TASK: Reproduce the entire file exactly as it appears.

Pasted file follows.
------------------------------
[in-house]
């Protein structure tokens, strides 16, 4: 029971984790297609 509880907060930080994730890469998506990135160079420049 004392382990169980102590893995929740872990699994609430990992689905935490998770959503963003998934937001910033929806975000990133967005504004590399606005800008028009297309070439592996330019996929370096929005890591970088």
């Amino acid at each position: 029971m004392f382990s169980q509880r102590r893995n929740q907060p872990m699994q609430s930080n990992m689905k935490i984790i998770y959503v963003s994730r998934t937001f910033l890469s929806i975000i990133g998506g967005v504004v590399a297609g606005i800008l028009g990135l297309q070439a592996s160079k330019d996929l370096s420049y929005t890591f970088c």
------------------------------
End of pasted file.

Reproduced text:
[in-house]
């Protein structure tokens, strides 16, 4: 029971984790297609 509880907060930080994730890469998506990135160079420049 004392382990169980102590893995929740872990699994609430990992689905935490998770959503963003998934937001910033929806975000990133967005504004590399606005800008028009297309070439592996330019996929370096929005890591970088």
């Amino acid at each position: 029971m004392f382990s169980q509880r102590r893995n929740q907060p872990m699994q609430s930080n990992m689905k935490i984790i998770y959503v963003s994730r998934t937001f910033l890469s929806i975000i990133g998506g967005v504004v590399a297609g606005i800008l028009g990135l297309q070439a592996s160079k330019d996929l370096s420049y929005t890591f970088c």